Contested migration and development agendas: Contrasting views from Africa and Europe

Caroline Wanjiku Kihato, Oliver Bakewell

Research output: Chapter in Book/Report/Conference proceedingChapterpeer-review

Abstract

The global compacts on migration and refugees brought to the fore the importance of human mobility in global politics and development. This chapter provides a critique of the varied conceptions of the intersection between migration and development by interrogating the debates around the Global Compact for Safe, Orderly and Regular Migration (GCM) and its implementation in Africa. It focusses on the responses to the GCM in Africa from the perspectives of the European Union, African Union policies, and regional economic communities. We argue that rather than provide an opportunity for dialogue about Africa’s development and migration’s role in it, the European migration crisis of 2015 fragmented the continent. Many European development and security programmes backed by significant funding and technical expertise appear aimed at restricting movements within Africa and between Africa and Europe. Separating Africa’s future development from mobility risks undermining a development agenda that can provide social, political, and economic stability. Rather than use this as an opportunity to craft a continent-wide response to underdevelopment and migration, both the EU and African states have squandered an opportunity to address development crises in their future.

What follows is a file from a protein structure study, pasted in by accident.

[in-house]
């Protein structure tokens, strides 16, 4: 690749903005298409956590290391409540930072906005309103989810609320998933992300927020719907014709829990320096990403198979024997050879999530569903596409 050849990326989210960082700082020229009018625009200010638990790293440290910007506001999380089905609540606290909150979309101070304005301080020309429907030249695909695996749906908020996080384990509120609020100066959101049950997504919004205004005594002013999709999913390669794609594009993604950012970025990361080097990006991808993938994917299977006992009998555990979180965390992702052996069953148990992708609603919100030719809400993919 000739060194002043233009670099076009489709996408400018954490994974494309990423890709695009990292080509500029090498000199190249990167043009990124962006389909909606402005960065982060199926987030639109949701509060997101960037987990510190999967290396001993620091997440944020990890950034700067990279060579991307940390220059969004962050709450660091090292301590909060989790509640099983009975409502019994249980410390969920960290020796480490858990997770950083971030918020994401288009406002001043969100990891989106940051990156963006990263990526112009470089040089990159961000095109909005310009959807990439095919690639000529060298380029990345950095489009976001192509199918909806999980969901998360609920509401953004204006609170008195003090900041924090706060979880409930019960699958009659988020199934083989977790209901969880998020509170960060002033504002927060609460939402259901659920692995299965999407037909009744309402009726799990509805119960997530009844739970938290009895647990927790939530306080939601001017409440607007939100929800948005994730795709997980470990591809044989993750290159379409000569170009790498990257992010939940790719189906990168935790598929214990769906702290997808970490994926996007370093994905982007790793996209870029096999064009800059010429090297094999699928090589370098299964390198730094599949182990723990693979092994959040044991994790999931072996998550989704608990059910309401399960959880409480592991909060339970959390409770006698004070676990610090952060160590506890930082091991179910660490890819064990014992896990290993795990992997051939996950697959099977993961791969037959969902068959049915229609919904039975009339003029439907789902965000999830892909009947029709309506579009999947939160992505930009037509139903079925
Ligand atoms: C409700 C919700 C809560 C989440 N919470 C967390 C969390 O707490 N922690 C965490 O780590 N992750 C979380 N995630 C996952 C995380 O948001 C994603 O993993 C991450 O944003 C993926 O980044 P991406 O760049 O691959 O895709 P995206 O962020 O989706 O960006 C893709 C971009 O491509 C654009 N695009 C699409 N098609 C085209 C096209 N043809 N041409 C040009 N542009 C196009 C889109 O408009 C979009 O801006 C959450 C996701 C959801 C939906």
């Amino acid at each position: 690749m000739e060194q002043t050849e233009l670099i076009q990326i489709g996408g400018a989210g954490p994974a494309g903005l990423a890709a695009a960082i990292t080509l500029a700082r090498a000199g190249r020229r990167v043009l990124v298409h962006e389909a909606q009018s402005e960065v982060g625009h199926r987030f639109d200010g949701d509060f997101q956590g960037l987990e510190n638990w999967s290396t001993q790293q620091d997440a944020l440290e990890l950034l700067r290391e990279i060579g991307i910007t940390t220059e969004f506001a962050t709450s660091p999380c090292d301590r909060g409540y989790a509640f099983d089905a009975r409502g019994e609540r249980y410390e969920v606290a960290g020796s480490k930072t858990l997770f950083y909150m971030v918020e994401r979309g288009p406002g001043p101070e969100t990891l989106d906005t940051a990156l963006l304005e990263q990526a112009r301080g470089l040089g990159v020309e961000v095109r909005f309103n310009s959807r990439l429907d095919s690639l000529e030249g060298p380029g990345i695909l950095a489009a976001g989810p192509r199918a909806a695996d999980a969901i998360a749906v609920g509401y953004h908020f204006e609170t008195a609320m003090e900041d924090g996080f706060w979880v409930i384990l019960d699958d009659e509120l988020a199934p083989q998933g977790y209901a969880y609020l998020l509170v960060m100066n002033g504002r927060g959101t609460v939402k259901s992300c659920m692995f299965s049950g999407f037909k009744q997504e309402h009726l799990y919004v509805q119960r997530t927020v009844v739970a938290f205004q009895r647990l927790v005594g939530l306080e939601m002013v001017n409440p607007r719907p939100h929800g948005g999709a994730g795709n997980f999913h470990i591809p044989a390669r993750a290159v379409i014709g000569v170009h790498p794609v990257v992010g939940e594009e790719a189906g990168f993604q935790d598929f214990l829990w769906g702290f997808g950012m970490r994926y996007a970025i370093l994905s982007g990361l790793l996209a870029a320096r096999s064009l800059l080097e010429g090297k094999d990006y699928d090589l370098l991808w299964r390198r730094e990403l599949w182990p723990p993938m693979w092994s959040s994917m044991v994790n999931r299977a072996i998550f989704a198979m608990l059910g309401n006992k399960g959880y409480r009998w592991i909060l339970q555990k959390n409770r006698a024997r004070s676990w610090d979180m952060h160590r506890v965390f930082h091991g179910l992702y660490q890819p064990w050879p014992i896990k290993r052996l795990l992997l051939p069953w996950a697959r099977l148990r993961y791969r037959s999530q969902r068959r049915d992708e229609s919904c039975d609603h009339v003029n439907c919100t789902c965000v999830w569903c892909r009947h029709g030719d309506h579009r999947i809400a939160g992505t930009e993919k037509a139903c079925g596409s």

Original languageEnglish
Title of host publicationRoutledge Handbook of Immigration and Refugee Studies
EditorsAnna Triandafyllidou
Place of PublicationAbingdon
PublisherRoutledge
Chapter33
Pages329-338
Number of pages10
Edition2nd
ISBN (Electronic)9781003194316
ISBN (Print)9781032046983
DOIs
Publication statusPublished - 30 Dec 2022

Publication series

NameRoutledge International Handbooks
PublisherRoutledge

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